Frost shattering and ice problems in rock tunnels from a maintenance perspective
Paper in proceeding, 2012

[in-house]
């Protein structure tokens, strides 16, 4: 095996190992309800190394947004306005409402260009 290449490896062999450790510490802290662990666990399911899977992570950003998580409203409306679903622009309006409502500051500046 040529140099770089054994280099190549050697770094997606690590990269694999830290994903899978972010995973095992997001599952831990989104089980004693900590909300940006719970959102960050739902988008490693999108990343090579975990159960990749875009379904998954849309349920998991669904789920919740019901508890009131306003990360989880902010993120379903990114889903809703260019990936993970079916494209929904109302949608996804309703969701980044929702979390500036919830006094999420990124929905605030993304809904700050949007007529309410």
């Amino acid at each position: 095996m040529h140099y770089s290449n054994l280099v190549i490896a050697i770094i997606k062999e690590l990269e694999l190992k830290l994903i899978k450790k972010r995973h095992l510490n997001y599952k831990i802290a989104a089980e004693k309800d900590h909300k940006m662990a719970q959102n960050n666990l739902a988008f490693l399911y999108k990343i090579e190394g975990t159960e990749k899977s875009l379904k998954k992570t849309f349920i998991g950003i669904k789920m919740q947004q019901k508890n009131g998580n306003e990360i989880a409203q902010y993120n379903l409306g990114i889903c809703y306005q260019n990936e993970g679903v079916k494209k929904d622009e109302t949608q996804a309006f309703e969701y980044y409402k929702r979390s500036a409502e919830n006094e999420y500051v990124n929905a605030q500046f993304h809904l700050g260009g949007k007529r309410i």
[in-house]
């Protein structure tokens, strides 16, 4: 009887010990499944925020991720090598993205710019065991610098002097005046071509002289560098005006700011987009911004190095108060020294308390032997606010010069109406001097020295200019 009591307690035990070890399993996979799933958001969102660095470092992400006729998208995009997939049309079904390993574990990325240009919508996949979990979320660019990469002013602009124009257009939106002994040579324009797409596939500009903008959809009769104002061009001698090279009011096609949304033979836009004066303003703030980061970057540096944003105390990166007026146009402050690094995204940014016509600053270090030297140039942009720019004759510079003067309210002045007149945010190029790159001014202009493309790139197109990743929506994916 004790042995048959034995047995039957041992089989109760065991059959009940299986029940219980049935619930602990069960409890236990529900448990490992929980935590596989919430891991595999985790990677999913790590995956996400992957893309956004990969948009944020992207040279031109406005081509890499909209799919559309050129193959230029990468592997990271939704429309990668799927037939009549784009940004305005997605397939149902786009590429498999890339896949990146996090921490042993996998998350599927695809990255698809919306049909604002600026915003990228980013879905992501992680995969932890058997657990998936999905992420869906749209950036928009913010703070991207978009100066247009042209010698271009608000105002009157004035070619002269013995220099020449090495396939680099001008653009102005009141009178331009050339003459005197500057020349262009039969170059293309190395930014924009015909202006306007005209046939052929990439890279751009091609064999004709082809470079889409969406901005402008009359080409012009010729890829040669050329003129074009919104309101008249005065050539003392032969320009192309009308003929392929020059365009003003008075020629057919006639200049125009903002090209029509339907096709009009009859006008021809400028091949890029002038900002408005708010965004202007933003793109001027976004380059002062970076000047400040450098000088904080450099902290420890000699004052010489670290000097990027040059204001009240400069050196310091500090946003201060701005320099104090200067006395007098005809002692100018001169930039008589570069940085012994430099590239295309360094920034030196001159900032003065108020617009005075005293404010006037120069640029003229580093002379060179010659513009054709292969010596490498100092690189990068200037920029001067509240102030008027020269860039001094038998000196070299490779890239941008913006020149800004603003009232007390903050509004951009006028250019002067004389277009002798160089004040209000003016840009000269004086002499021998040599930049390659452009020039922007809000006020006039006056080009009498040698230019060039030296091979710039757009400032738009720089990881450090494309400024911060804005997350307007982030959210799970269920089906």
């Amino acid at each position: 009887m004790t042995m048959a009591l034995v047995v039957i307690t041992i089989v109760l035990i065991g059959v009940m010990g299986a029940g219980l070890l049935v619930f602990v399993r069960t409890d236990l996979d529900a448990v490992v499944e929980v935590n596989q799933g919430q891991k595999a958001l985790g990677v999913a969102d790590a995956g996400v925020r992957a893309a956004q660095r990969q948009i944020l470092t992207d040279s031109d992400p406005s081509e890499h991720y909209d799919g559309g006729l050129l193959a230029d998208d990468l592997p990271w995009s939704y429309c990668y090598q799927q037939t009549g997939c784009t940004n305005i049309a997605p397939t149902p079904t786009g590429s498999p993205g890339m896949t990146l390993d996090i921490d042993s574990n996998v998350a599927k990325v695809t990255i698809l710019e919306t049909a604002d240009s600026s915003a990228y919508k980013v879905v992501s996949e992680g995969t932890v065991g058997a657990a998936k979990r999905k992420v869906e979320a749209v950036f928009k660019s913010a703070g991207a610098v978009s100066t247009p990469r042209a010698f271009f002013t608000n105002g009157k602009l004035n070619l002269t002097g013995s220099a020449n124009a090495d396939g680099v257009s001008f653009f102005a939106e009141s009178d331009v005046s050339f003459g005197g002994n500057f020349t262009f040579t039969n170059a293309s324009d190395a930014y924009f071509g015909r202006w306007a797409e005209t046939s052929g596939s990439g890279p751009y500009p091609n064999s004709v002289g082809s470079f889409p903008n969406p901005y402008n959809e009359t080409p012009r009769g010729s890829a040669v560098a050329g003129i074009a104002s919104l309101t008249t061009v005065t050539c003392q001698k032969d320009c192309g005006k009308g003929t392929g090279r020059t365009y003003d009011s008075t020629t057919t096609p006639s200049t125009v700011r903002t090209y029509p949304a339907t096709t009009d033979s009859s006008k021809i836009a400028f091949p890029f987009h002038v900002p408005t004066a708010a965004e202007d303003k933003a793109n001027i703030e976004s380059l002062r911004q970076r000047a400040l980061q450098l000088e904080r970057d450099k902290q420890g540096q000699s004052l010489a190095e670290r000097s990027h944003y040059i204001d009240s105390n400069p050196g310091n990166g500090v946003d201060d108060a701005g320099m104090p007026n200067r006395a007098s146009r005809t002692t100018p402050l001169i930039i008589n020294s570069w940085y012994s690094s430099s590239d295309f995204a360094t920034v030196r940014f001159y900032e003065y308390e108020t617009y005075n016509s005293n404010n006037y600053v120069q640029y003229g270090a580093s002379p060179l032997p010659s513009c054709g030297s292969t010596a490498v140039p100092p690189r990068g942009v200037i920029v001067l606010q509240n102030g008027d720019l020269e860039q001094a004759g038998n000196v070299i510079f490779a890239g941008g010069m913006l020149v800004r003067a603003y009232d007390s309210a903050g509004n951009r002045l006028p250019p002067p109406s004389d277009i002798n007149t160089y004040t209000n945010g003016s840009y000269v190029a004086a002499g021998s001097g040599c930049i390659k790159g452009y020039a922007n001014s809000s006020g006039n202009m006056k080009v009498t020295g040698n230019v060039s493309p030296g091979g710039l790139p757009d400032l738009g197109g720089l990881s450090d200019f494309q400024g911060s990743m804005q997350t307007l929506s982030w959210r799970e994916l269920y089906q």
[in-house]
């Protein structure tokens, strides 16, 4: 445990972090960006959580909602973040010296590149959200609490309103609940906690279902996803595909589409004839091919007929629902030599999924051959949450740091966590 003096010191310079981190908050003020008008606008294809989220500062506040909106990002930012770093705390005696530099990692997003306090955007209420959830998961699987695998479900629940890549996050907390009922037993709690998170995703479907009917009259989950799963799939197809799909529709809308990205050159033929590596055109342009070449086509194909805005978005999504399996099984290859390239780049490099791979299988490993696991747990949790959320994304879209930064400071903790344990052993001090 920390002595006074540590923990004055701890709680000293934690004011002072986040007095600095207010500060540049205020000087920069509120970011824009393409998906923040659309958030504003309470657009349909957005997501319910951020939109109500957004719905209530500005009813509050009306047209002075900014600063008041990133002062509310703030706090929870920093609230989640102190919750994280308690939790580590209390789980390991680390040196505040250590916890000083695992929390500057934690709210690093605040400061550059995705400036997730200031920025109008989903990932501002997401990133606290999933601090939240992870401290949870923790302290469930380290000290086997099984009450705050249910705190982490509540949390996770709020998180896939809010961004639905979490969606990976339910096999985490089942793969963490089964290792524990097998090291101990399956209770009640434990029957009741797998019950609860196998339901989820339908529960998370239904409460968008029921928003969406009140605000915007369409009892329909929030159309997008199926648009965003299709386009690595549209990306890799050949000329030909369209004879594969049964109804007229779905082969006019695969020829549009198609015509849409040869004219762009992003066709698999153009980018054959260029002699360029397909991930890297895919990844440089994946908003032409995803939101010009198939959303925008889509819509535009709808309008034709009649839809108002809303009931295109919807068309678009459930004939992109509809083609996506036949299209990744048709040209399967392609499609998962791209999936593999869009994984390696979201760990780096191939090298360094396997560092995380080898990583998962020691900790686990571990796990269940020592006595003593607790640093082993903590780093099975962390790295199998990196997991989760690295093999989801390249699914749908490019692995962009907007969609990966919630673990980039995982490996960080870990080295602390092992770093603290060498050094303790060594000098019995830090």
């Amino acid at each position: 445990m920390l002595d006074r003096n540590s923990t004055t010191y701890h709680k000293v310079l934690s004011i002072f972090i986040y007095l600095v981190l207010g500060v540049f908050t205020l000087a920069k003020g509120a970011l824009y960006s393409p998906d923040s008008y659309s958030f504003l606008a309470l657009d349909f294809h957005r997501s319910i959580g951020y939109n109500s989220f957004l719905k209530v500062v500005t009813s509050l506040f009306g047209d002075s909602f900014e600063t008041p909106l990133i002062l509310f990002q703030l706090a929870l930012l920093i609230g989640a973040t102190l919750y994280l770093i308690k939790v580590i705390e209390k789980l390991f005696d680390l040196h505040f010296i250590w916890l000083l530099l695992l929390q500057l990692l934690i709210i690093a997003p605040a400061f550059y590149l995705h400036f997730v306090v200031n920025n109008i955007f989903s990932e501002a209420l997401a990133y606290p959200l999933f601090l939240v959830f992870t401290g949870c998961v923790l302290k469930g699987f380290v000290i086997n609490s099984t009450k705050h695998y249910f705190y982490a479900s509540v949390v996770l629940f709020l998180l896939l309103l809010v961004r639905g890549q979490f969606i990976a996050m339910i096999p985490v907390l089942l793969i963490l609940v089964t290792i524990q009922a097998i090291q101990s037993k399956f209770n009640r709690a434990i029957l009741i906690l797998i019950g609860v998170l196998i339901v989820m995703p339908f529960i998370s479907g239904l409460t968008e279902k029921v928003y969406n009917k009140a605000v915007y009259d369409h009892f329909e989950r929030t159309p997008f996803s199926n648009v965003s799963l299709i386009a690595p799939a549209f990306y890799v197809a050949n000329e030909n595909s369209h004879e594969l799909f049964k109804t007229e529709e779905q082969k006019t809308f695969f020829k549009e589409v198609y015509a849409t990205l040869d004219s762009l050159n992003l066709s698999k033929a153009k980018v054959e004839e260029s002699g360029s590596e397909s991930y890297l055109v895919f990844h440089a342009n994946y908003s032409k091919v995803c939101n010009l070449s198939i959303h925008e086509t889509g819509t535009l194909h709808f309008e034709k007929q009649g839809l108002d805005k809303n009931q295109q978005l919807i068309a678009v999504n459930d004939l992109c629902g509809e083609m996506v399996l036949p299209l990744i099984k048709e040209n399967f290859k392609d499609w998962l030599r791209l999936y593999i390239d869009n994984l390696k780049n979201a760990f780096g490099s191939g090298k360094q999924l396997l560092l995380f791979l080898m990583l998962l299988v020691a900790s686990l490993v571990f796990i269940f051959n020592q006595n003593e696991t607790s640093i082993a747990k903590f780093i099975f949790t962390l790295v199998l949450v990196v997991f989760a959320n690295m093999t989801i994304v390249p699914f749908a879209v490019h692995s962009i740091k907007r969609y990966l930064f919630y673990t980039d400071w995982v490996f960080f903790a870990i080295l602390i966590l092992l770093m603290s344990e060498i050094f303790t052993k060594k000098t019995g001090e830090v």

Every winter a number of railway tunnels in Sweden are affected by problems with ice. When ice is allowed to form in the rock fracture network and interface between the rock and shotcrete, degradation of both materials occur which can cause fall-outs of rock debris and shotcrete. To reduce maintenance costs it is necessary to improve knowledge of frost penetration along tunnels and the effect of frost shattering on the load bearing structures. Temperature measurements in Swedish railway tunnels have shown that frost penetrates much deeper into tunnels than previously assumed. By field observations it has been confirmed that ice problems often occur throughout the entire tunnel, even for longer tunnels (>1.5 km). If the load bearing structures are subjected to alternating freezing and thawing the shotcrete can be exposed to frost shattering. In a similar manner as frost action in soil, water tends to migrate in rock and cause ice bodies to grow inside pores and cracks. Laboratory tests show that when a rock/shotcrete sample has access to water during the freezing process, degradation occurs that affects adhesion between the materials. Therefore the load bearing structures exposed to water leakage should be designed for freezing temperatures along the entire length of the tunnel.